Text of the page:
Ward chooses to appropriate artistic genres that work contrary to modernity's rationalist program. By creating obvious allusions to anti-modern aesthetic models such as Medievalism and Expressionism in the mise-en-scene, he can merge the mythical and emotional values of these aesthetic programs more successfully with a subjective discourse such as Vigil. Ward set out to design Vigil with a 'medieval feel, as if we were seeing it through Toss's eyes after she had been influenced by Grimms' Fairy Tales.' Medievalism has an obvious appeal to Ward, as he set his next film The Navigator A Medieval Oddessy (1988) within the context of a plague-ridden Cumbria of 1348. Ward has a rather mythical and apocalyptic view of the Middle Ages, which the setting, props, and costume affirm. The most medieval aspect to the setting is its primitiveness and complete lack of modern technology. The buildings are old, evocative of the white settlers 'dark ages' in the New Zealand colonial era; the machinery is also antiquated and usually doesn't work; and the house is bare of modern appliances and even of furniture. Mud, rust, decay, and dampness also play a major role in presenting a world with a romanticised medieval feel. When Ward thought that the sets were looking to neat he took an adze and a crowbar to them, destroying their interior in order to authenticate it. Toss's dream sequence of her father and Ethan duelling like Medieval knights shows just how absorbed Toss's imagination is in the fantastical world of Grimms Medievalism, and explains the medieval look of the film as issuing from Toss's subjective reality.
Props, such as the metallic hawk Birdie built, are also evocative of the armoured knights of the Dark Ages. This prop, being one of very few items which glisten, stand out in the dusty dirty world of Vigil. Another item which stands out because of its difference is the shiny green apple, the lush healthy green of this apple is at a complete variance to the cool dirty colours of the films chosen palette. This green is seen once again in the leaves of the tree which Toss plants at her father's death site. These objects represent small moments of health and growth, which are completely missing from the rest of the film's mise-en-scene. They are imbued with a spiritual life of their own, with a fetishism comparable to primitive Medieval religion. Toss's costume almost assumes the manner of a fetish as well, after her father's death as she takes to wearing his clothes. This is counterbalanced by her mother who places her fetish within the ballet tutu which Toss wears simultaneously. The tutu began as a sparkling clean white item, but eventually it putrefied after encountering the muddy environment, becoming synonymous with the rest of the mise-en-scene. The damaged tutu is a metaphor for the frustration Liz has with the oppressive valley, her desire to be refined is constantly thwarted by the demands of the harsh environment.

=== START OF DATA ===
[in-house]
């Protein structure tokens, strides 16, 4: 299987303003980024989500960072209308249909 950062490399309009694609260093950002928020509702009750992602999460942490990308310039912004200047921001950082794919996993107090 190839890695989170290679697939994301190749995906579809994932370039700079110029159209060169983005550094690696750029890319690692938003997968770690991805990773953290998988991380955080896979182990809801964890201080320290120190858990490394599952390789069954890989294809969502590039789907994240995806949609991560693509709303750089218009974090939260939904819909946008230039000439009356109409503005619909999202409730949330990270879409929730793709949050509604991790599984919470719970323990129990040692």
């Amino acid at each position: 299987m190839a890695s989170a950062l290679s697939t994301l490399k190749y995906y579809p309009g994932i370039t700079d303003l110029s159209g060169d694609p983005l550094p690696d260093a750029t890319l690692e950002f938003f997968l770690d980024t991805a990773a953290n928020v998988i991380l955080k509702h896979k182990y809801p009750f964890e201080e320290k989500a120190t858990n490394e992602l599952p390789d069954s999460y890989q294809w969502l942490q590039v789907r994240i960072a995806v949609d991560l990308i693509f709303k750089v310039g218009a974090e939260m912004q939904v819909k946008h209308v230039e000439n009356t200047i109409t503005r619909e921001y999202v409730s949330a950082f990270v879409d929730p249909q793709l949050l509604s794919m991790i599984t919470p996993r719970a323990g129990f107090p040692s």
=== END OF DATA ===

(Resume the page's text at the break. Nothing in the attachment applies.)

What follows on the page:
The lighting and compositional structures in Vigil originate from Ward's interest with Expressionism. Expressionism as a movement is associated with the representation of the dark side of elemental natural forces through the subjective lens of the artist. Vigil is a subjective reality, it's dark mood is motivated by the confusion and darkness of Toss's reality. Toss is often framed in canted or askewed shots that resonate her tortured state of mind in much the same way as the Expressionist Dreyer framed Joan of Arc in The Passion of Jeanne d'Arc. Ward's exaggerated use of light and shape echo early German Expressionistic films such as The Cabinet of Doctor Caligari by Weine, The Student of Prague by Galeen and Destiny by Fritz Lang. Primarily in black and white, Vigil's harsh chiaroscuro tends to abstract the compositions. The abstracted shape of the knarled tree is common to all these early films, and a good example of how Vigil has appropriated their stylistic qualities.
Apart from strange echoes in the valley and scanty dialogue, Vigil could almost be a silent film. The story of Vigil is primarily told through a striking use of mise-en-scene. Even the knarled trees play their part in developing the simple narrative in Toss's world. Vincent Ward conveys the overpowering forces of nature and the isolation of the characters in Toss's valley with a striking command of visual vocabulary. He presents to us a mythical and apocalyptic subjective story of a small child's vigil over her land, her realm, and her childhood with a primitive medievalism that allows full flight of Toss's extraordinary imagination.